Attitudes of Gratitude

Rick 5x7300dpiKurt Vonnegut once opined, “I can think of no more stirring symbol of man’s humanity to man than a fire engine.” Asked for the earliest sign of civilization, Margaret Mead pointed to an ancient human femur, broken and healed.

The femur is the body’s largest bone, and the fact that this one had healed meant that someone had fed and protected the owner, at personal cost, in a hostile world. As we are reminded each time we hear a siren in the night, the fire engine is a machine designed to take people into a scene that most sane people would be fleeing.

Of course, not everyone has the wit and wisdom of a writer like Vonnegut or an anthropologist like Mead. As Thanksgiving approaches, it’s a good idea to think of a few things that make you feel grateful, just in case someone at the table suggests a round of such sentiments as an adjunct to saying grace.

I have a couple of suggestions that might not make everyone’s top five list as Thanksgiving blessings.

First (and perhaps most puzzling): Thanks for lawyers. No profession does as much good while bearing the weight of as much cultural mockery and caricature. Simply living in a civilized world grows more complicated every year, and when something goes wrong in civic life (or in our personal lives), it often takes a specialist to remedy matters. Lawyers have often been at the forefront of social transformation and reconciliation, but just as often they play the role of the clean-up crew, following the civic circus parade and dealing with the mess left after the donkeys, elephants and floats have passed by.

The list of Best Lawyers that appears in this issue might not make for good reading in your easy chair, but just scanning the number of disciplines of law and the rich variety of expertise on hand in the Granite State can be heartening if you expect to ever need some help with contracts, wills, accidents or purposeful harms you’ve endured.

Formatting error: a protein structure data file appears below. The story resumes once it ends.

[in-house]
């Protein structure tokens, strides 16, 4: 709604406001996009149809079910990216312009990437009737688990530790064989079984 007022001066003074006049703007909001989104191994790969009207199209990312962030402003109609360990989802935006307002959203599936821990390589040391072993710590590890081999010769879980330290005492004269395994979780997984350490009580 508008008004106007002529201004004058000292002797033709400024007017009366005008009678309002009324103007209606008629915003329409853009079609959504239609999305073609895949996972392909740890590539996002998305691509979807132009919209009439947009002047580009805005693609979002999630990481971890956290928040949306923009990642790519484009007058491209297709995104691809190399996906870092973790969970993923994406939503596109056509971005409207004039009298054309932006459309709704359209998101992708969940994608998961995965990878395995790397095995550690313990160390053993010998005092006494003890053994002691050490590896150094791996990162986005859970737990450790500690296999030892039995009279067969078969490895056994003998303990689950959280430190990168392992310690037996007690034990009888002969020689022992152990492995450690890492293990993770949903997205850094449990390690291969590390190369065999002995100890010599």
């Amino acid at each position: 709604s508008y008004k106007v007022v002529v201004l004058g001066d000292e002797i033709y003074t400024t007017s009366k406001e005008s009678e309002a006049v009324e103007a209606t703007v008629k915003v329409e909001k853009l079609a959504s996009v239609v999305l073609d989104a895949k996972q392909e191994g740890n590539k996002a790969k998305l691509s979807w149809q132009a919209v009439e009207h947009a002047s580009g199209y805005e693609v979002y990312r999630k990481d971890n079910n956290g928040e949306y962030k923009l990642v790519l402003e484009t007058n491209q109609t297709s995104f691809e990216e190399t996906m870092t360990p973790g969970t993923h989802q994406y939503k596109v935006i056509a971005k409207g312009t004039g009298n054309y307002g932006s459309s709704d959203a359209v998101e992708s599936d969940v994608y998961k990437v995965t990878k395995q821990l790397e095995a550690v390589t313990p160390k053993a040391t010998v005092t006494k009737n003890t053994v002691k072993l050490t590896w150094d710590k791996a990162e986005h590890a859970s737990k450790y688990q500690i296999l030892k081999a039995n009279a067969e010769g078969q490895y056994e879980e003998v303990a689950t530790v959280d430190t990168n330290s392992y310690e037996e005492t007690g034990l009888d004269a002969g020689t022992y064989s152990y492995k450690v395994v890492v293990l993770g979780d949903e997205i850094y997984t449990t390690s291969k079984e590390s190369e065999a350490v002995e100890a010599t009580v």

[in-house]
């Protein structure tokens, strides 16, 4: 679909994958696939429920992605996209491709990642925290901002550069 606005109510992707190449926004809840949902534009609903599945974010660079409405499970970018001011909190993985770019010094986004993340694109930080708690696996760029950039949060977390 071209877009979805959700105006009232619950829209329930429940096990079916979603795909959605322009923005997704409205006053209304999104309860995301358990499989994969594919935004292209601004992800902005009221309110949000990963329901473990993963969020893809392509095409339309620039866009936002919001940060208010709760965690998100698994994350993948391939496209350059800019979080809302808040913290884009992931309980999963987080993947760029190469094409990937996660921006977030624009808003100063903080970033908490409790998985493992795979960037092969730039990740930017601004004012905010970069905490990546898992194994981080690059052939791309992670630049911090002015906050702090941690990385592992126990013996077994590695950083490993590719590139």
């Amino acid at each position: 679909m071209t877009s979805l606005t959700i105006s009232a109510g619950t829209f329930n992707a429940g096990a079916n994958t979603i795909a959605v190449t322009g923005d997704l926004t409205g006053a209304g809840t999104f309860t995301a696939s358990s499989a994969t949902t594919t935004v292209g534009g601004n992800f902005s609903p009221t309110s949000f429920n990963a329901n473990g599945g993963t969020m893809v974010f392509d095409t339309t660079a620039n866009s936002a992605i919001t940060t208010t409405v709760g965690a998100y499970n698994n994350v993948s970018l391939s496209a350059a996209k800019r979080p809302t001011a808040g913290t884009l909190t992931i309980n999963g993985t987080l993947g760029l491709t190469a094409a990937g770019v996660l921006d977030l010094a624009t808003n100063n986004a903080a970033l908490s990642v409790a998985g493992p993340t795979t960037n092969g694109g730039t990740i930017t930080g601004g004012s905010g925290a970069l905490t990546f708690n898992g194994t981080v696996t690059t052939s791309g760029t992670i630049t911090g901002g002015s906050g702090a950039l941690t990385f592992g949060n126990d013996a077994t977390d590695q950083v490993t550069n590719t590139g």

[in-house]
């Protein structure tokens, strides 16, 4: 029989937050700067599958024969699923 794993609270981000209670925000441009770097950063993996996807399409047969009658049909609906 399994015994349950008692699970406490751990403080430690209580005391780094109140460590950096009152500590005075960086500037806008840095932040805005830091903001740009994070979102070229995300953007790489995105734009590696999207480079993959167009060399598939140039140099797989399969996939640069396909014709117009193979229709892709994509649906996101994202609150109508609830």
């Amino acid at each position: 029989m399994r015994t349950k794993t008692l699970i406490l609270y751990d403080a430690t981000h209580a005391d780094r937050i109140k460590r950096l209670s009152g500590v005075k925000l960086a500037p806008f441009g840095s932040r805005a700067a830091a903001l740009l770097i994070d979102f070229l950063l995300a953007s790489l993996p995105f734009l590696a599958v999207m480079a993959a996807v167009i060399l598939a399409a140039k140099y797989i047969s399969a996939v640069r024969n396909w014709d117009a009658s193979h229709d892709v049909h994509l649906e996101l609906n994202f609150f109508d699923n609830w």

Philosopher of humor Jerry Seinfeld once said, “To me, a lawyer is basically the person that knows the rules of the country. We’re all throwing the dice, playing the game, moving our pieces around the board, but if there’s a problem, the lawyer is the only person that has read the inside of the top of the box.”

My next suggestion is likely to be even more of a groaner to those gathered around the Thanksgiving table — should you choose to repeat it: Thanks for politicians.

OK, stop groaning. What politicians do for us is not unlike what lawyers do. Every election is like a court case where people on either side of an issue have a stake.

Unlike physicians or safety services, the realm of lawyers and politicians is adversarial. Rather than heroism in which one sacrifices and another benefits, lawyers and politicians both fight in a court of law or a court of public opinion to determine what is right. Both also fail quite frequently, but that’s the nature of human progress. No matter how adamant we might be in our beliefs, the best course for a society or a country cannot be determined any better way. The politicians (often with law degrees) represent those sides, argue the case before the jury (i.e., the electorate) and work toward a decision. The “judge” in this scenario is the people who actually vote.

So, on that note, another, easier to swallow, Thanksgiving blessing suggestion: Thanks for election workers. This noble task has come under increasing fire as a result of the past few elections in which so much of what we once took for granted has been sullied, blurred and distorted in the heat of political battle. But every time I go to my polling place and witness the orderly and peaceful collections of petitions for change, I feel reassured.

And this brings me to my last Thanksgiving table prayer of gratitude. Thanks for voters — hopefully you. It’s your conviction that voting matters — in spite of all the naysaying — that keeps this whole country working.

Categories: Editor’s Note